My heart will always be Holmesian

Ever since I was a child Sherlock Holmes was part of my life. My dad has always been a fan and I remember the first time he travelled to London he brought me a magnet of 221B Baker St. I was very young and I hadn’t read Conan Doyle. My first reading came one summer. We were at an aunt’s sister’s beach house and I found a Sherlock Holmes anthology in my room. I started reading and couldn’t stop.

When we got back from vacation I told my dad and he lent me his copy of a Study in Scarlet. Oh, how was my young mind blown…!

Ever since, Sherlock Holmes has always been with me. But I had never read the canon in English. So I chose to read it for the prompt A classic crime story, fiction or non-fiction for the Back to Classics 2018 challenge. I knew it would take me a while; I also didn’t want to rush it. And to achieve my goal I read and I also listened to the audiobook read by Stephen Fry.

I’m not sure when was the last time I read a Holmes’s story… It probably was more than ten years ago. And it made me so happy to have him back in my life. Stephen Fry’s performance is outstanding. I actually found myself listening to his voice whenever I was reading from my book (and not listening to the audiobook).

The canon of Sherlock Holmes includes 56 short stories and 4 novels written by Sir Arthur Conan Doyle:

The four novels of the canon are:

  • A Study in Scarlet (1887)
  • The Sign of the Four (1890)
  • The Hound of the Baskervilles (1901–1902)
  • The Valley of Fear (1914–1915)

The 56 short stories of the canon are collected in five books:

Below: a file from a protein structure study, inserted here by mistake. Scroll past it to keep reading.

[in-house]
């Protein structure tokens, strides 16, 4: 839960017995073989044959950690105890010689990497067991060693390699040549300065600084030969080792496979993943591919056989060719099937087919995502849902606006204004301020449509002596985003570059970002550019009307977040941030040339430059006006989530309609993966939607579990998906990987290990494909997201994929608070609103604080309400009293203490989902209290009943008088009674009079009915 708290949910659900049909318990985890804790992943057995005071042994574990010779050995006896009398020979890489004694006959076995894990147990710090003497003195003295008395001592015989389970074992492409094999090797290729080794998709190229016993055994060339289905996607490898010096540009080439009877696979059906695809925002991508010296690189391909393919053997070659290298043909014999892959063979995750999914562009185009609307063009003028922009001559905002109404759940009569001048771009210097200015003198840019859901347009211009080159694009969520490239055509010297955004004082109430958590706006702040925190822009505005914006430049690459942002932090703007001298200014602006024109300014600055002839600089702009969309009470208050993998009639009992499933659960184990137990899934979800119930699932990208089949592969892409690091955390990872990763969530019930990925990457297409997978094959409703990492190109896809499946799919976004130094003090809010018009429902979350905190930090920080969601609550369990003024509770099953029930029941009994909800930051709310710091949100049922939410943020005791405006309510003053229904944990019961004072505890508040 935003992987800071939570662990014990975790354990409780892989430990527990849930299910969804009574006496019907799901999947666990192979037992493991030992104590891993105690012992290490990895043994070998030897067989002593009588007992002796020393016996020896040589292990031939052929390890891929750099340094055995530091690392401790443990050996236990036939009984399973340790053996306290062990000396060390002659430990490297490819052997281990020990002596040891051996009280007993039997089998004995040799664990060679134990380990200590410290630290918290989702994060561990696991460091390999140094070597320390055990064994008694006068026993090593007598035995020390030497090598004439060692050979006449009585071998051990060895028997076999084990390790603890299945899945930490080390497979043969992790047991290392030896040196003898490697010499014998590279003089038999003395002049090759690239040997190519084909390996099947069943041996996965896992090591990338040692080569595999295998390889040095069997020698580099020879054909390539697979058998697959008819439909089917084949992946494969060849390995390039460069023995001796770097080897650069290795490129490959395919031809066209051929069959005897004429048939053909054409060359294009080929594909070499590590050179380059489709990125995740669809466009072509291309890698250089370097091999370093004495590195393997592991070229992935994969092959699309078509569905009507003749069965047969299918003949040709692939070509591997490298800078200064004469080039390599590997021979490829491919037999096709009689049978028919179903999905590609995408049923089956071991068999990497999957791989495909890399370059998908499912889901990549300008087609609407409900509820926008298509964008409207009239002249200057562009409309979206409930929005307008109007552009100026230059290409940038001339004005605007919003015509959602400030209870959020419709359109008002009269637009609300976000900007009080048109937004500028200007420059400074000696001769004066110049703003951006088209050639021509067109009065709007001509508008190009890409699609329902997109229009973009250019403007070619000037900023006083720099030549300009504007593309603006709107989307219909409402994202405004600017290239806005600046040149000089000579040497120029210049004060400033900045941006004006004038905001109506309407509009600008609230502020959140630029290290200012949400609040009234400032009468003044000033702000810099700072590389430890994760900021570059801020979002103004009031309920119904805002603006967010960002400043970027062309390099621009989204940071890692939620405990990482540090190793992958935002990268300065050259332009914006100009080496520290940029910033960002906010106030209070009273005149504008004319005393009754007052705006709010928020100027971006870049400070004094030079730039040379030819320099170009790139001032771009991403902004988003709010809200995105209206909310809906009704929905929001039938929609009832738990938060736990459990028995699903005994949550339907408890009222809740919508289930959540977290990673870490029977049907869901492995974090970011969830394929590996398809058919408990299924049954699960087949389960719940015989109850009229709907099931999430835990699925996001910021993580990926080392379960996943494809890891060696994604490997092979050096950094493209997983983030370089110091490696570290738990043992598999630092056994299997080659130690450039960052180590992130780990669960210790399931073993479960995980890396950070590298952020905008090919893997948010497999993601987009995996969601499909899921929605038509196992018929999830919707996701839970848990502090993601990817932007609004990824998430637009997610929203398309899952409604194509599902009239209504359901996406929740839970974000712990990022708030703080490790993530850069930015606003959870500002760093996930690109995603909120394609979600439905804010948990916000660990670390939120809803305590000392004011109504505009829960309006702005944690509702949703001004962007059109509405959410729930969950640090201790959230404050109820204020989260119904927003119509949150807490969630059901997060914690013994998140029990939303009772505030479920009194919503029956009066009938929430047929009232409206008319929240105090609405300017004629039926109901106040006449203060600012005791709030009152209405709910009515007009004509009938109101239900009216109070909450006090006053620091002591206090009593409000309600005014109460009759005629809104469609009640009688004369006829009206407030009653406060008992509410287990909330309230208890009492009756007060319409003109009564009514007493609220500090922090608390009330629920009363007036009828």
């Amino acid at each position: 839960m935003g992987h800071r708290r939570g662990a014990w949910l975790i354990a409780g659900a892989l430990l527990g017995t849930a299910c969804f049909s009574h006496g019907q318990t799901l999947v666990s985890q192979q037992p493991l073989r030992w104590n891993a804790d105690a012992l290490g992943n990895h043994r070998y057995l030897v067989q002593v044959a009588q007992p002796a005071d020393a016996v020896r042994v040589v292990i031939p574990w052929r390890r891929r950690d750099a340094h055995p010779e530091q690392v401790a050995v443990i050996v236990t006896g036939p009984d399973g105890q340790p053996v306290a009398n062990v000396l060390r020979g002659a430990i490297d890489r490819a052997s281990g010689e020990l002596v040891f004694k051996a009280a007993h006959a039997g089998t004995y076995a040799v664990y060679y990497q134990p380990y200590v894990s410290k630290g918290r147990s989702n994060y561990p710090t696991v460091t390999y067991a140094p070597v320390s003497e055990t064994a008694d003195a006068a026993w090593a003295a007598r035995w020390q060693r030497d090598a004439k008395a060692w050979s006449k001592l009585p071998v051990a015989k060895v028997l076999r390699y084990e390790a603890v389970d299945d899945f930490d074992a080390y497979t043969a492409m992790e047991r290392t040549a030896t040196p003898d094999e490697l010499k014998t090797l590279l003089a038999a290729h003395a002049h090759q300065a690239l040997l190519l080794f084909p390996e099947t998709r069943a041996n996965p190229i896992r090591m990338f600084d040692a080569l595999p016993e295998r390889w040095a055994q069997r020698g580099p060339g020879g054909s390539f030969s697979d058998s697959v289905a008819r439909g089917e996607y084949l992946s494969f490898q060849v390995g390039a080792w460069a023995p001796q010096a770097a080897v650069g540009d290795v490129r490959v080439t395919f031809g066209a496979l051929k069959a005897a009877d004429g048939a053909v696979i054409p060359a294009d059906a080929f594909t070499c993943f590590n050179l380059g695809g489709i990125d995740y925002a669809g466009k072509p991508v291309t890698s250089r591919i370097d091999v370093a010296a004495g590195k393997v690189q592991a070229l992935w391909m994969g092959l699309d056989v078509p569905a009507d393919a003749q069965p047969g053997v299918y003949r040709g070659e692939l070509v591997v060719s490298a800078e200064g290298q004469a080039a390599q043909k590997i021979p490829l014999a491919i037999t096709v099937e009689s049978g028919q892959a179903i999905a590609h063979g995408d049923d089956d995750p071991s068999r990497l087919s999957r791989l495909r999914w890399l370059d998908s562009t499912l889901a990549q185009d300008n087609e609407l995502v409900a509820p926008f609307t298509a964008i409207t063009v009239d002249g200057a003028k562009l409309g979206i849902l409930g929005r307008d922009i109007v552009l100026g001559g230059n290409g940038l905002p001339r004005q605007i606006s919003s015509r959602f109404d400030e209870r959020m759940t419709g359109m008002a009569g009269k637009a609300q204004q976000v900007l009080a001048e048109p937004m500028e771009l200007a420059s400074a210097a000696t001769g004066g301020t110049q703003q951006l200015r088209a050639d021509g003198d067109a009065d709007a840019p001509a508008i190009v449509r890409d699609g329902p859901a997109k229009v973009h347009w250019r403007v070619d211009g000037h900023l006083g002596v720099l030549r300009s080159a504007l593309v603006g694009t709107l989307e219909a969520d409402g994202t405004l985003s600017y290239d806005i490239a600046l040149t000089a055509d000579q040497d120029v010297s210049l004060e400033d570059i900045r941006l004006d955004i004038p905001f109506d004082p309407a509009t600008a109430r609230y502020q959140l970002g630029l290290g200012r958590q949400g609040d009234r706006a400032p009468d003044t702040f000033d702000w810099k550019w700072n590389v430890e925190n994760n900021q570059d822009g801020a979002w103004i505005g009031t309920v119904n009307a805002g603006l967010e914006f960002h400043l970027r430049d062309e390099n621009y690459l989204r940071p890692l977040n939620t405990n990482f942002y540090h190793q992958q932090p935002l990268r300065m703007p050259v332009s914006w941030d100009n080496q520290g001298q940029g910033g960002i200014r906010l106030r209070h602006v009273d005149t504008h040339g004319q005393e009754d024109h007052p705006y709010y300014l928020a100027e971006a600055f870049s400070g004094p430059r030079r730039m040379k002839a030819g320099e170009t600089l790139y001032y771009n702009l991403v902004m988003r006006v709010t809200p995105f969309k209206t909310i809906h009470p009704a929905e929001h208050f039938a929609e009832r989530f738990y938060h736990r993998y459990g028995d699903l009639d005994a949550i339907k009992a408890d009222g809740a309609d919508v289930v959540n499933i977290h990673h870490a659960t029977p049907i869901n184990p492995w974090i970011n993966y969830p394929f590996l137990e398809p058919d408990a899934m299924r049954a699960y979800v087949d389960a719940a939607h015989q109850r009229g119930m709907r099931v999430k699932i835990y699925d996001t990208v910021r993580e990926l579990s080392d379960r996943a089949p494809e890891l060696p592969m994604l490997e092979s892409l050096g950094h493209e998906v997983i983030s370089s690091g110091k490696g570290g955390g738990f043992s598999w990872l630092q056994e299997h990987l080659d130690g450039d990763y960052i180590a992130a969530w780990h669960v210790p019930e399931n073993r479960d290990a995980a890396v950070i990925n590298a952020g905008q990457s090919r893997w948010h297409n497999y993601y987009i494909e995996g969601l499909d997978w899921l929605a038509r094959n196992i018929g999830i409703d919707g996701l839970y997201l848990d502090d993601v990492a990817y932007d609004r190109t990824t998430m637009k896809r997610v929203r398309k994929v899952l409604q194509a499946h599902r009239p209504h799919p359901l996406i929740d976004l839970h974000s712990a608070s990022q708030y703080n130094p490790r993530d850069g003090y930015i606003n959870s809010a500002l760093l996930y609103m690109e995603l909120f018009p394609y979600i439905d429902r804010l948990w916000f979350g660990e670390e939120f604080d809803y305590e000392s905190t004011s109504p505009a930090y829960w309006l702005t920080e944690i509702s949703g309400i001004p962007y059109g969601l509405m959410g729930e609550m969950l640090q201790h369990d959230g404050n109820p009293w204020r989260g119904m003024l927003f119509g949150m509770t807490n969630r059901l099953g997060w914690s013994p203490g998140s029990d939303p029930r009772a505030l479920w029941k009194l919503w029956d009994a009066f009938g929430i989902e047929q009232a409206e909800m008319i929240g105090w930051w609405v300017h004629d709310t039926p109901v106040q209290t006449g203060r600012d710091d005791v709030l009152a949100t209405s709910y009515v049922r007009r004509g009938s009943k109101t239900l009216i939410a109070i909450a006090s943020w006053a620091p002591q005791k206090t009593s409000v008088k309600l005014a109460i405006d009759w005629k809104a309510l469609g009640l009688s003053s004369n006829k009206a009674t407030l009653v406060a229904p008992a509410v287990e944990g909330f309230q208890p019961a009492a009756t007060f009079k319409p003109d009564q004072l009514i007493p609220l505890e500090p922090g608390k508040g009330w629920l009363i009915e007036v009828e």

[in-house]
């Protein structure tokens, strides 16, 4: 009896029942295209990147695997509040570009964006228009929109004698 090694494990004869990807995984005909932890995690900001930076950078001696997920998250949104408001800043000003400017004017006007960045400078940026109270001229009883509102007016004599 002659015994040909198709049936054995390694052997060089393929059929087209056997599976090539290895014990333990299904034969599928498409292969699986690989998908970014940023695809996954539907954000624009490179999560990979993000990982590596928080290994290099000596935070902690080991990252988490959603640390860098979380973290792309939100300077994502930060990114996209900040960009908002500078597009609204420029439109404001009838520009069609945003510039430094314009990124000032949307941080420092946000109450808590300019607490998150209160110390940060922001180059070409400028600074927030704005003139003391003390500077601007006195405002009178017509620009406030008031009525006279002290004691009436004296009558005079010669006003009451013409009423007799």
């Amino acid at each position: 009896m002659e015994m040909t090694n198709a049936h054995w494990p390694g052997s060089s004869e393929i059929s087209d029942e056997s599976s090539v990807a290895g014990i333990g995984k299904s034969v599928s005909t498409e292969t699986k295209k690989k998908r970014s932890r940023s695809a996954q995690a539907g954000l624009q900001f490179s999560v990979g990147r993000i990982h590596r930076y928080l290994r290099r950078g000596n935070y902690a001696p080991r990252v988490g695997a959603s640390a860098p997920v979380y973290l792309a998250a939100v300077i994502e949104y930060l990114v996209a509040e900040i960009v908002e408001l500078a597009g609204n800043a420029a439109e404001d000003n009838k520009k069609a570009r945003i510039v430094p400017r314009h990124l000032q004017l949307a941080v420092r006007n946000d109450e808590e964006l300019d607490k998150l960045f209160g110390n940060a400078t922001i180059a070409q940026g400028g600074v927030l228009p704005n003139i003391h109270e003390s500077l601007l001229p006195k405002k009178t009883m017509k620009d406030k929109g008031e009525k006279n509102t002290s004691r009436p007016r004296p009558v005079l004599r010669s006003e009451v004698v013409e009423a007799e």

• The Adventures of Sherlock Holmes (1892)
  • The Memoirs of Sherlock Holmes (1894)
  • The Return of Sherlock Holmes (1905)
  • His Last Bow (1917)
  • The Case-Book of Sherlock Holmes (1927)

 

I must say that the US version you can find in Audible doesn’t include The Case-Book of Sherlock Holmes… it has to do with copyrights, because they’re not free in America yet. But you can get it from the Australian store (as I did).

Of course, there are better stories than others… I mean, the audiobook is almost 72 hours… but I would recommend reading all of them. One story here, one novel there… from year to year.

(image soon to be updated)

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As Ahab’s, my whale was Moby Dick…

There is no way you don’t know about Moby Dick. If you’re interested in books/culture/reading you have heard about it at least once in your life. This is one of those books that most people know about but don’t really know…

That was my case. I have a couple of whale plush toys, my third car (which was white) was called Moby, I have a baby edition of this book… but I had never read it. In school we read some fragments and I had read some more on my own, but I never got the chance to read it entirely. It was my white whale.

So, of course, Moby Dick was the book I chose for the A classic that scares you prompt of the Back to Classics 2018 challenge. Of course.

It was HARD. The language was definitely a challenge. Midway I decided I needed help and ran to the library to get the audiobook. I read while listening most of the time. But, oh, does it feels amazing…!

Moby-Dick, or The Whale, by Herman Melville was published in 1851. It’s impossible to say that it tells the story of something in particular. Of course, the plot tells the story of Ahab’s never ending quest for the whale Moby-Dick. But this book is so much more. From the bromance of Ishmael and Queequeg (should we call them Queeuael or Ishmaeg?), the minute description of the bloody whaling business (what’s up with Japan trying to revive it!? WTF!?), to the know metaphor of pursuing the unachievable.

I’m incredibly happy (and proud, fuck!) I finally got to read this book. It isn’t a book I’d recommend, though. There are a lot of problematic things with it (lack of female characters, violence, racism…), but I can see why it’s a classic. I’m just glad I could take it off my TBR.